1 – Six Asian food system megatrends revealed by Cargill…and the opportunities they offer food firms
Titled “Separate Tables: Bringing Together Asia’s Food Systems”, the research by The Economist Intelligence Unit and Cargill, has identified six megatrends in the food systems in Asia.
The six megatrends include: 1) the dominance of urbanisation 2) diets becoming increasingly energy-dense 3) the increasing double burden of obesity and undernutrition 4) research and development as a key driver or agricultural development 5) increased interest in food systems transparency and sustainability and 6) food politics.
Besides the trends, the report also identified opportunities, challenges, and recommendations for both policymakers and companies.
Food and retail companies are also urged to take note of localisation, since consumer preferences differ in different places.
2– APAC’s burgeoning middle class providing huge opportunities for food firms: Kerry APAC boss
Growing middle-class and increased travel is opening the South East Asian markets up to a raft of new international flavours and opportunities for business growth, said John Savage, president and CEO of Kerry APMEA.
The lifestyle changes has brought tremendous opportunity for the firm, with its sales revenue from the APAC increasing by 13.1% in 2017 to cross the USD$1bn mark, Savage said in an interview.
In addition, growth was rapid for cheese products and Western-style coffee, on top of food trends from Korea, Japan, and Taiwan.
To ride on the momentum in APAC, the firm had expanded its Regional Development and Application Centre in Bangpoo, Thailand. The centre is also the Centre of Excellence for Meat – its first of such in the APAC, Middle East, and Africa region.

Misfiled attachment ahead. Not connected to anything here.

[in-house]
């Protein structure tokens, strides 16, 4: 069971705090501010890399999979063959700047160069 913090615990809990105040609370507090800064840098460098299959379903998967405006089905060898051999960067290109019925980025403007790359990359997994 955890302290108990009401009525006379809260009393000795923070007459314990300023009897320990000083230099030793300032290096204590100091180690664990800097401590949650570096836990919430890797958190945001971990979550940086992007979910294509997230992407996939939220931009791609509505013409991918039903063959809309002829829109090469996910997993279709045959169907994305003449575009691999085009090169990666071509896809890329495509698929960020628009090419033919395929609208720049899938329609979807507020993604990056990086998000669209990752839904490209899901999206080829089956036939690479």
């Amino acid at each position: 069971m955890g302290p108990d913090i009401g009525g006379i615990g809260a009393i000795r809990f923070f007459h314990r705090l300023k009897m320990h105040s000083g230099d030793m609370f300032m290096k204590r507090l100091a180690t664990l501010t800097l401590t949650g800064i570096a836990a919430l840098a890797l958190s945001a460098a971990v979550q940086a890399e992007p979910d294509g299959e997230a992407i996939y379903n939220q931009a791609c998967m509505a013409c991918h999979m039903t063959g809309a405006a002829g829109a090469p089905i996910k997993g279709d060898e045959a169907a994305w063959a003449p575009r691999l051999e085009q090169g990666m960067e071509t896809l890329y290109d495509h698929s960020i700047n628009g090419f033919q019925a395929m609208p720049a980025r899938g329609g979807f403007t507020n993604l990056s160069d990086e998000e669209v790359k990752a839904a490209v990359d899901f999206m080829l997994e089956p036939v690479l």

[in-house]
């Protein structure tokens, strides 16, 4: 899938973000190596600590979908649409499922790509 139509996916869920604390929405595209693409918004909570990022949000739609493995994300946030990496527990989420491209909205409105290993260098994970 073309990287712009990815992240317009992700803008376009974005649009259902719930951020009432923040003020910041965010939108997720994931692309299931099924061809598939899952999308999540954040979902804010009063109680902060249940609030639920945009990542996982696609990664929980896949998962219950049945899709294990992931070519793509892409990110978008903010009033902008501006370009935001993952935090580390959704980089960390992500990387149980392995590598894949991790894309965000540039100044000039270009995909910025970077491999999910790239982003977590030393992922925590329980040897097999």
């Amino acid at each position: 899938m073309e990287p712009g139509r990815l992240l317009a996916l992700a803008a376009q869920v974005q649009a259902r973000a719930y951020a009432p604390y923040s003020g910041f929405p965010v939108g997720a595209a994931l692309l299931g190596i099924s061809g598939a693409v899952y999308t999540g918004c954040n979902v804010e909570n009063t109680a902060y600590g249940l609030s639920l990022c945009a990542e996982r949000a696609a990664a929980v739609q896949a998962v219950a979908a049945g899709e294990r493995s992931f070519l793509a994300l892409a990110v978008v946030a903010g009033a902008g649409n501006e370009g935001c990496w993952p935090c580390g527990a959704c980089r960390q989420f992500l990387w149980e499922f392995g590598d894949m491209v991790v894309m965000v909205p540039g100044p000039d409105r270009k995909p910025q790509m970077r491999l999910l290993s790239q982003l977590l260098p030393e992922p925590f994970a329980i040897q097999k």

3 – Singapore’s largest indoor farm to give food firms and national food security a boost
Singapore’s VertiVegies is building a 20,000m2 indoor vertical plant farm, the largest in the country.
Located in Lim Chu Kang, the farm will produce many varieties of fresh and sustainable vegetables, including leafy greens, microgreens, herbs, and fruits.
With the farm, local food manufacturers and processors would have the new option to use or to process local varieties, which was something “previously inconceivable”, Veera Sekaran, the firm’s director said.
The farm is expected to be ready by May next year.
4 -– Self-sustaining ‘future food city’ likely to be off coast of Singapore
Named Oceanus Aquapolis City, the self-sustaining ‘future food city’ deploys advanced farming techniques to grow a mixed crop cultivation of vegetables, seaweed, and fish.
It requires minimal manpower with the use of the Internet of Things (IoT) and Artificial Intelligence (AI).
The project involves Oceanus, Shaw Investment Holdings, and China Construction Seventh Engineering Division Corp.
Should the points of the discussion be confirmed, the city will be located offshore in the South of Singapore.
5 – Beyond just taste: Five flavour trends taking shape in Asia
Flavour firms should look beyond the parameters of taste when driving R&D.
Supplier International Flavours and Fragrances (IFF) said that flavour firms should also consider other factors such as “consumer lifestyle shifts” for R&D opportunities.
For instance, with heightened interest in health and wellness, consumers are increasingly looking for flavours that could bring health benefits.
Fermented flavours, such as kimchi is an example of a “healthy” flavour as it is recognised as a gut-friendly food.